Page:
First items taken by Captain James Cook, Gweagal spears, returned to Aboriginal owners

The four spears were among 40 taken from the Gweagal people more than 250 years ago.

The four spears were among 40 taken from the Gweagal people more than 250 years ago. Photo: AAP

The first objects the British took from Australia are finally back with their rightful owners after more than 250 years.

British soldiers took 40 spears from Aboriginal camps at Botany Bay when James Cook and his crew first made contact in 1770.

Only four of those spears remain and they have been kept at the Museum of Archaeology and Anthropology at the University of Cambridge in the UK since the early 20th century.

The spears were handed back to their owners, the Aboriginal community of La Perouse, during a ceremony at Trinity College at Cambridge on Tuesday.

The people who took the spears back included direct descendants of the Gweagal people who crafted them.

La Perouse Local Aboriginal Land Council chairperson Noeleen Timbery said the Gweagal spears were an important connection to their people’s past, traditions, cultural practices and ancestors.

“Our Elders have worked for many years to see their ownership transferred to the traditional owners of Botany Bay,” she said.

The spears were ultimately set to be displayed at a visitor centre at Kurnell in Botany Bay, known as Kamay in the local Indigenous language.

Gujaga Foundation director Ray Ingrey described their return as a “momentous occasion”, while Museum of Archaeology and Anthropology director Nicholas Thomas said the spears were exceptionally significant.

“They are the first artefacts collected by the British from any part of Australia, that remain extant and documented,” Professor Thomas said.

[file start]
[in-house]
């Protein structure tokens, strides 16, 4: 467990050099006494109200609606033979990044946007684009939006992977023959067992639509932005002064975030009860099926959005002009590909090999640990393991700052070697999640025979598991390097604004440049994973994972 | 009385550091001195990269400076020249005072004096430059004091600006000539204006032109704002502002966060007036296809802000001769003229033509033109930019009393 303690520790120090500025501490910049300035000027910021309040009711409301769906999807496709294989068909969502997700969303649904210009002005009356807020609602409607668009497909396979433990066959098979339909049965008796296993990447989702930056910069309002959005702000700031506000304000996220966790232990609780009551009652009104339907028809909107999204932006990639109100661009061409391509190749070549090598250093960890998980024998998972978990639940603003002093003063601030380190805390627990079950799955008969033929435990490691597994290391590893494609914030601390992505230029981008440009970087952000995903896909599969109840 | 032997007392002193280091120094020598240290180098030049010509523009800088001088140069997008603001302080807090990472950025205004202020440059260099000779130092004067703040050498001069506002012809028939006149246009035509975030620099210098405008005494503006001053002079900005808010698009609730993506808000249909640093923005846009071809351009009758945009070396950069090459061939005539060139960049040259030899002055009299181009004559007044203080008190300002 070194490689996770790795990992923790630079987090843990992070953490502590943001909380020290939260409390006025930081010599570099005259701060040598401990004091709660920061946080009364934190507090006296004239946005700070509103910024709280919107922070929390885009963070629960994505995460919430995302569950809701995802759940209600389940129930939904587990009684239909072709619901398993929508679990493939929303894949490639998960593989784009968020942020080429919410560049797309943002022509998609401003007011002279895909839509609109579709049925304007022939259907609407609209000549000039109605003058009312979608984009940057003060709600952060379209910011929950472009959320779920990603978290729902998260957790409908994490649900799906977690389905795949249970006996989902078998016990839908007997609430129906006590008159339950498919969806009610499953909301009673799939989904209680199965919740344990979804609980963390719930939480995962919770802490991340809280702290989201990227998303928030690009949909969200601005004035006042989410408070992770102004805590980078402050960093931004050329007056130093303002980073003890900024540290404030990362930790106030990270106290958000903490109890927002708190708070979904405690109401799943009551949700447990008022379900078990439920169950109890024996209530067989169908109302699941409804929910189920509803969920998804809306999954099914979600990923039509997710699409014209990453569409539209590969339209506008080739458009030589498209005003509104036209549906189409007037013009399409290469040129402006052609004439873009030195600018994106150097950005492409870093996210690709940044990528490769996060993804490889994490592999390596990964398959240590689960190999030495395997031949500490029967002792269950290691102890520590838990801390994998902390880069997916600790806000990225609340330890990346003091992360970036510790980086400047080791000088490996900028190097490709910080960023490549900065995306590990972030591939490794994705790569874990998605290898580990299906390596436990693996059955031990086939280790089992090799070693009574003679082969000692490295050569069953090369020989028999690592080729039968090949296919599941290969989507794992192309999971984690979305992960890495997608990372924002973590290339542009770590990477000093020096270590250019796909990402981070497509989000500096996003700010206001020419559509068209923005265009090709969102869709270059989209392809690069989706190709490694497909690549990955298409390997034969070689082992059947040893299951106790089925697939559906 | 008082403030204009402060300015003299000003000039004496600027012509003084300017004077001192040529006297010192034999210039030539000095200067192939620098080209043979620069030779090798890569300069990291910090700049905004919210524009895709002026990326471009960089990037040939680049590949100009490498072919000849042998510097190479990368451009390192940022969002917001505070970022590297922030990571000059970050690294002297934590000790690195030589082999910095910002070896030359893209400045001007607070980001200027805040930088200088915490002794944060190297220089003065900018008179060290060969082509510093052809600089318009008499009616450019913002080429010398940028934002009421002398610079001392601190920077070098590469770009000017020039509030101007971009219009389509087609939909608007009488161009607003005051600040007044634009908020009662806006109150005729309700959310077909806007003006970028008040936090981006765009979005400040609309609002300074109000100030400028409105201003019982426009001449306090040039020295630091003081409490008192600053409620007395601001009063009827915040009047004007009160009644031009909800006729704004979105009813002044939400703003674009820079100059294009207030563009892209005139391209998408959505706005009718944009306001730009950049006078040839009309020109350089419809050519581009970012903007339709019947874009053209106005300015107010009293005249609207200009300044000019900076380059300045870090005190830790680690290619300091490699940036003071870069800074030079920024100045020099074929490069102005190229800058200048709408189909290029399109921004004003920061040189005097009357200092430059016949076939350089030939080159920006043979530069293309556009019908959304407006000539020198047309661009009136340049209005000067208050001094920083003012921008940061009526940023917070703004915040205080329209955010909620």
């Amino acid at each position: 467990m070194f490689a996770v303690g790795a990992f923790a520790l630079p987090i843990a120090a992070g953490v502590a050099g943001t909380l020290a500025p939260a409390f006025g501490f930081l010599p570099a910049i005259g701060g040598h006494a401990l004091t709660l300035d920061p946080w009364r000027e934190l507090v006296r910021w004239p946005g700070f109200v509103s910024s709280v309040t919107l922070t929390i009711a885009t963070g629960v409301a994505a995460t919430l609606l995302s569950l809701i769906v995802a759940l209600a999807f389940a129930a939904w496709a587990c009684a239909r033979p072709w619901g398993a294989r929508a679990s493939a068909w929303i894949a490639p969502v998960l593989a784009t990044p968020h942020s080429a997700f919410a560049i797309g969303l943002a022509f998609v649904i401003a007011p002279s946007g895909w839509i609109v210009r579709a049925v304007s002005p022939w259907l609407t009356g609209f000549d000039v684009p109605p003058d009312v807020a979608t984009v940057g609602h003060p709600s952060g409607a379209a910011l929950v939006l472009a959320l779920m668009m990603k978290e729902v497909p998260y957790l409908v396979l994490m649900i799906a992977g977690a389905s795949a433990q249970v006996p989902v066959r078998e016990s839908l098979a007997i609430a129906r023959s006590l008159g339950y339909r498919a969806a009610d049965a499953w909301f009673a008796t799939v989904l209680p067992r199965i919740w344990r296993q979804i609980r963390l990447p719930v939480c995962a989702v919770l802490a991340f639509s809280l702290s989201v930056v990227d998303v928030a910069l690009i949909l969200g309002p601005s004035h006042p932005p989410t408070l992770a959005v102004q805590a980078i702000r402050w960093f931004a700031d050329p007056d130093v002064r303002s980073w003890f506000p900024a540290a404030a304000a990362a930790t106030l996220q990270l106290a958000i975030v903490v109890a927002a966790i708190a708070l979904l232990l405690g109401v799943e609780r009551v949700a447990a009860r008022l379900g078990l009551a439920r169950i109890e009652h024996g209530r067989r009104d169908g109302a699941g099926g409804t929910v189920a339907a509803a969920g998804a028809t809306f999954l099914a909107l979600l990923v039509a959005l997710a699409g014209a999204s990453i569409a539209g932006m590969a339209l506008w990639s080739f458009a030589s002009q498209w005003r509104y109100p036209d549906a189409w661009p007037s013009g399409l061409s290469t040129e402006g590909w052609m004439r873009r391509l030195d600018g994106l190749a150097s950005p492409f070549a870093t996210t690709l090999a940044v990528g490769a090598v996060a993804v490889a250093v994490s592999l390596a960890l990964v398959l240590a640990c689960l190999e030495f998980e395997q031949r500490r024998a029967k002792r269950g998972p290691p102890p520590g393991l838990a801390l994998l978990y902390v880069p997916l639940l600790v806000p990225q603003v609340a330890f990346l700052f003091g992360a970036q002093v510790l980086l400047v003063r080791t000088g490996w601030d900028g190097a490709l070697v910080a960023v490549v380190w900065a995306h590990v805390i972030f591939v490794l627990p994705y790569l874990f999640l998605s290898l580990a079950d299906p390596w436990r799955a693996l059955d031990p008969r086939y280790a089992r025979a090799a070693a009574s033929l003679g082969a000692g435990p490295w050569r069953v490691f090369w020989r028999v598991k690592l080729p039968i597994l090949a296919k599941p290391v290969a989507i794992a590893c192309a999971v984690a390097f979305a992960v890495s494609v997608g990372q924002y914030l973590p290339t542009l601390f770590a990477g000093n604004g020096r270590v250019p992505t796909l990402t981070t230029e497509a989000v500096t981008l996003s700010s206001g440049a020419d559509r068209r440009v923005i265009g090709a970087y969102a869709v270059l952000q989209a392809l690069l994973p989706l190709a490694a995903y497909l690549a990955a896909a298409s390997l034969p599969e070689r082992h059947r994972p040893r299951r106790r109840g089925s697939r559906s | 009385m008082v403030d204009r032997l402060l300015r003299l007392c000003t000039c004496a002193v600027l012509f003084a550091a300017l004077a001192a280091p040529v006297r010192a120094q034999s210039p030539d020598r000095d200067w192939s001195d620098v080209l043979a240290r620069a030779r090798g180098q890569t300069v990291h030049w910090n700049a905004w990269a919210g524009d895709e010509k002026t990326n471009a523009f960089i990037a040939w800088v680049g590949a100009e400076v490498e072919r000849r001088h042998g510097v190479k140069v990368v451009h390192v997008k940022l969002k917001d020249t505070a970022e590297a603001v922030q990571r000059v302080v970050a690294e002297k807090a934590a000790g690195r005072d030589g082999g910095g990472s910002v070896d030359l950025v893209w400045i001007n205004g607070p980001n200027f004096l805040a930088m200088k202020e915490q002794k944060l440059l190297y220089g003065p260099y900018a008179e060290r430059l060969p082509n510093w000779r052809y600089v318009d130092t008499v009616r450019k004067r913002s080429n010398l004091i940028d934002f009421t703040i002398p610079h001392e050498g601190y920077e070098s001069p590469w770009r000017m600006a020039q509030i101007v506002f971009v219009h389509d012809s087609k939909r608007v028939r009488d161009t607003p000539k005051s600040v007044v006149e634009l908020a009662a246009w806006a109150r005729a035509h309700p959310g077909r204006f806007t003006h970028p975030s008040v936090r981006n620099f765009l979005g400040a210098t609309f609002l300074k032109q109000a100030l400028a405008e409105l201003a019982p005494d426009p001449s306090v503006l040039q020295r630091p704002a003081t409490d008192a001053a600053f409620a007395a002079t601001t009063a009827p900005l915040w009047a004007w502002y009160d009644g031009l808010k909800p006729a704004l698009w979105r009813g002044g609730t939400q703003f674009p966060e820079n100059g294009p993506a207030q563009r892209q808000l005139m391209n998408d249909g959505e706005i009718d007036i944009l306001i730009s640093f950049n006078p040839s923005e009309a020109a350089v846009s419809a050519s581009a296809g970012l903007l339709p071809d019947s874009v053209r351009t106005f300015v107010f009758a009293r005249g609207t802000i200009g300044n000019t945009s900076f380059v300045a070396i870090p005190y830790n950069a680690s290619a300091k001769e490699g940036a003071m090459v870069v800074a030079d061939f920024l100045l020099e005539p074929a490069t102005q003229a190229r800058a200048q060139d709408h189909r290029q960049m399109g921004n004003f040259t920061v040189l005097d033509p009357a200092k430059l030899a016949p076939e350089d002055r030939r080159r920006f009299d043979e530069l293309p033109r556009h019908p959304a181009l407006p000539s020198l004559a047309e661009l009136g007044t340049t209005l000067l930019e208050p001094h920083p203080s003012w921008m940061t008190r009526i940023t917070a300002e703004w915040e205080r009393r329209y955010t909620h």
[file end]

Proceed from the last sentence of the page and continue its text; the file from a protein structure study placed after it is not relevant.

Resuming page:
“They reflect the beginnings of a history of misunderstanding and conflict.”

Indigenous Australians Minister Linda Burney said the Gweagal spears’ return was a significant step forward on the journey towards reconciliation and truth-telling.

She congratulated the La Perouse Aboriginal community for their decades of work and advocacy to bring the spears home.

“Bringing our history back home provides an opportunity for Indigenous and non-Indigenous Australians, young and old, to build a greater understanding of our shared national story,” Burney said.

Captain Cook and botanist Joseph Banks claimed the spears were exchanged for beads, ribbons and cloth.

In 2015 and again in 2020, some of the spears were temporarily returned to Australia for the first time since they were taken by Captain Cook.

The artefacts were displayed as part of exhibitions exploring frontier encounters.

Trinity College and the Museum of Archaeology and Anthropology agreed to give the spears back in March 2023.

Cambridge and the La Perouse Aboriginal community plan to collaborate on future research projects.


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